The Cure saved my life. When I was a strange, bullied, sensitive and deeply depressed teenager in the late 1980s, lead singer Robert Smith’s weird, smeared beauty and bloody-voiced yowls were among the few glimmers of a world outside the one where my existence seemed less than entirely welcomed.
Though the band’s 35-year catalogue is often ghettoized as Goth (which they wholeheartedly dispute) and characterized as gloomy and morbid, a glimpse past the cursory reveals a sunny, romantic, terminally goofball side. Wild mood swings from staccato, near expressionless punk to happy, trippy, manic bliss to raging, gut-cutting nihilism are The Cure’s stock in trade, and with each new offering, fans’ appetites are whet.
Back in my basement-dwelling days, I had no inkling that I’d someday be listening to The Cure in the company of another living soul – let alone my future husband, certainly not the tens of thousands of fans singing along with every word at a sold-out Madison Square Garden show several years back, or the smaller, arguably more ardent crowd who fought tooth and nail to score seats at the six U.S. shows where The Cure played their first three (definitely not chart-topping) albums in order last month.
That’d be why so many of us were heard collectively howling into the wind on Wednesday when it was announced that The Cure was passed over for induction to the Rock and Roll Hall of Fame in favor of the likes of the Red Hot Chili Peppers. It is not up to me to denigrate anyone else’s fandom. We all like what we like, and over at my other gig as editor of CNN’s food blog Eatocracy, we’re fond of saying “If it tastes good, it IS good.” FULL POST
It's kind of a geek's dream come true.
"The Middleman," a comic book series and much-beloved, yet short-lived ABC Family TV series - now available on DVD - has been called "America's 'Doctor Who.'" In a new bit of dreamy time-travel sci-fi, the Middleman actually meets Doctor Who!
What is unusual about this particular fanfic, is the fact that the writer is Javier Grillo-Marxuach, the creator of "The Middleman."
CNN Geek Out spoke with Grillo-Marxuach, a fanboy who is also known for his work on "Lost," "Medium" and "Jake 2.0," about this meeting of the Middleman and the Doctor.
Hello again, fellow comic readers!
This week I've been piqued by a book from DC's big relaunch that has not gotten much attention so far.
(DC, like CNN, is owned by parent company Time Warner.)
"OMAC" is a new version of a classic Jack Kirby comic book with Dan DiDio and Keith Giffen at the helm. Originally, "OMAC" was an anachronism for One Man Army Corps, but now it stands for Observational Meta-human Activity Construct. The story of how one became the other is why I'm reading this book.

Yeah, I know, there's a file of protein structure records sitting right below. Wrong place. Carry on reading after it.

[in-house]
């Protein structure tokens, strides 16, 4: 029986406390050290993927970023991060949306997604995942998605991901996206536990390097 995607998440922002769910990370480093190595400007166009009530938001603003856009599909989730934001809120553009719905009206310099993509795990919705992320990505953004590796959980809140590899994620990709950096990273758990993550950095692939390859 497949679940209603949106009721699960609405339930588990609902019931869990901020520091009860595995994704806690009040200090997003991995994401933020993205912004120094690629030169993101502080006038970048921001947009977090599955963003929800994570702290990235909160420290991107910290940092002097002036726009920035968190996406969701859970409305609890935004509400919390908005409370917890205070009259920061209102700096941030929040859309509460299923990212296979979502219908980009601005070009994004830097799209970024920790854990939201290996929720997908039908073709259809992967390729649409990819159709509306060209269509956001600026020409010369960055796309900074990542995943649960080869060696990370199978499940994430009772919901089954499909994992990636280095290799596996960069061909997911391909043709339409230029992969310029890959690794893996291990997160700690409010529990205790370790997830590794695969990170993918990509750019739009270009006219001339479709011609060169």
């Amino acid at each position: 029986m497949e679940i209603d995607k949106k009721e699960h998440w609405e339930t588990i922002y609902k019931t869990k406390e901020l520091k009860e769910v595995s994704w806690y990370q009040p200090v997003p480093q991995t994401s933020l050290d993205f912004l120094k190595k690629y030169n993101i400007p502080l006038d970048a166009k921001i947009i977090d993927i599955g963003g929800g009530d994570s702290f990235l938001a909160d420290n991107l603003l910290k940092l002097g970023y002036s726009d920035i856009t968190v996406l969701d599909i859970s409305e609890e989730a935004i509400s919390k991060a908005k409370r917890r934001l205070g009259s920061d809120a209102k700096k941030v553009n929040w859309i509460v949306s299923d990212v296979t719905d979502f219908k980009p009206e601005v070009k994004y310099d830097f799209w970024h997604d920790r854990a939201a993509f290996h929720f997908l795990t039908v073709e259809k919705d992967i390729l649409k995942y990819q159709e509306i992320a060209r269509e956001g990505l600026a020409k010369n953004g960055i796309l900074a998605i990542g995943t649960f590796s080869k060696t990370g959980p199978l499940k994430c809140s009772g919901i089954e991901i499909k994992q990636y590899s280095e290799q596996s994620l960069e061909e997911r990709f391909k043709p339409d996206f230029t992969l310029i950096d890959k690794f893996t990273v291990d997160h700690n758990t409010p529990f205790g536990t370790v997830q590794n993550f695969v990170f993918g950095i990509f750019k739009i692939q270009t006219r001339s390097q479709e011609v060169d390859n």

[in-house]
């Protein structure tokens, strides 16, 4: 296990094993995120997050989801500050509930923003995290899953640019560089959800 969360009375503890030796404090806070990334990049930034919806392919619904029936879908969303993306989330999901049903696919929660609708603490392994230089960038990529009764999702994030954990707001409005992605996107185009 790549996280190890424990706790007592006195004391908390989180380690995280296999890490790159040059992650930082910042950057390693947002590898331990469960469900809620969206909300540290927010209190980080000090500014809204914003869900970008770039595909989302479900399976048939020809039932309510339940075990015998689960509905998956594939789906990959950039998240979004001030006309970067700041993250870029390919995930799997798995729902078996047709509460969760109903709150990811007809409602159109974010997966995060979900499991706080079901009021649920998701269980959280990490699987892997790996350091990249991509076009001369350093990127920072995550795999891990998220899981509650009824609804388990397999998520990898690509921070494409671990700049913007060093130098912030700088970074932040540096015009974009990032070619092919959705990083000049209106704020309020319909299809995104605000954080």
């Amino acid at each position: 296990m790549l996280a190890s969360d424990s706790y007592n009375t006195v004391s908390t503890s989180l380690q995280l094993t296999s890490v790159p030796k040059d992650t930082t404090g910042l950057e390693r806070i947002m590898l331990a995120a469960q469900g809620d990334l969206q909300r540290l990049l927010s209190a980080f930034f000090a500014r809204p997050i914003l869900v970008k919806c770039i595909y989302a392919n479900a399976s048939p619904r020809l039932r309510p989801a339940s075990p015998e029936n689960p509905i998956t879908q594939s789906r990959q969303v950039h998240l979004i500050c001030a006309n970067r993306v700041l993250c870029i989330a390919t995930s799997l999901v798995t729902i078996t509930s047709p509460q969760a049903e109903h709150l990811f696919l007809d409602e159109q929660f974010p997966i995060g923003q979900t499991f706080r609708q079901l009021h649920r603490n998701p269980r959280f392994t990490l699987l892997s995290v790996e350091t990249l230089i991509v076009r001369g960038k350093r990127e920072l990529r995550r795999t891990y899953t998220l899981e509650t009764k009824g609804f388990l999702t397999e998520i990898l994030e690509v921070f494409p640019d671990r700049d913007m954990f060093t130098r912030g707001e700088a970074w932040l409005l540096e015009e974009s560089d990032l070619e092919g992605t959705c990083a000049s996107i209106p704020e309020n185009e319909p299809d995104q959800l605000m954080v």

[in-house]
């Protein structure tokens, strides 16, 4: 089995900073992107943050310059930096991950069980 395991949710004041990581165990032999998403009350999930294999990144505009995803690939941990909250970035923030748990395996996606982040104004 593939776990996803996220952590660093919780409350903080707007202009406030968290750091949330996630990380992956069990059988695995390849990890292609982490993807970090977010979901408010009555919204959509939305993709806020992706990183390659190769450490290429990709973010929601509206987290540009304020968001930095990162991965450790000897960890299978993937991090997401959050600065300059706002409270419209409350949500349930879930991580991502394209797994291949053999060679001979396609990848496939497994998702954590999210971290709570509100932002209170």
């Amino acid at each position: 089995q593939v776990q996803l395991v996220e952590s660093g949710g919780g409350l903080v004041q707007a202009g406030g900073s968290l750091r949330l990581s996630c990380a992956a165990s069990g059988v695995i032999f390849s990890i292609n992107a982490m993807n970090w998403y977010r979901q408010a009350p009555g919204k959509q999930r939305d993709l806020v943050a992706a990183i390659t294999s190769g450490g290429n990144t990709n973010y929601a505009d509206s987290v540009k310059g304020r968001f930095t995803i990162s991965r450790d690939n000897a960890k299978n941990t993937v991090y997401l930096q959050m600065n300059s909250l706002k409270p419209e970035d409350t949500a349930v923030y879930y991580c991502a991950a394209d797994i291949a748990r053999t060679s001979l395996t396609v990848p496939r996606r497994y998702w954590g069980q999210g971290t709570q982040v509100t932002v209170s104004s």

Kirby's 1974 DC title "OMAC" was a short-lived title with a cult following. It was about a man named Buddy Blank who becomes a superpowered cyborg thanks to the remote control of an intelligent satellite. Kirby loved stories about technology, mythology, the nature of right, the nature of power and the supernatural as an argument for humanism. "OMAC" had all this in spades and the new series does as well. FULL POST
"I am geeking out! I love the title of this blog, I think it's wonderful. I feel like I'm in the right place. I'm home."
Walter, the newest member of the Muppets and one of the main characters in "The Muppets" movie (currently on track to be the highest-grossing Muppet movie of all time), spoke to CNN Geek Out for one very good reason: he is the world's biggest Muppet geek.
Not that there aren't a few humans who might give him a run for his money. On numerous fan sites, such as ToughPigs.com and The Muppet Mindset, they discuss the latest news, the characters, the history and the inner workings of the Jim Henson Company.
You’re wandering through the mall, intent on spreading holiday cheer and looking for gifts that suit the subculture nerds in your life. The last friend on your list without a check next to their name wears goggles in public and makes a show of checking their pocket watch as moving cogs and wheels adorn their Victorian era suit.
Or perhaps they roll on thick black eyeliner, hammer their own swords in the backyard on Sundays or give anime characters a run for their money by bringing impeccable costumes to life.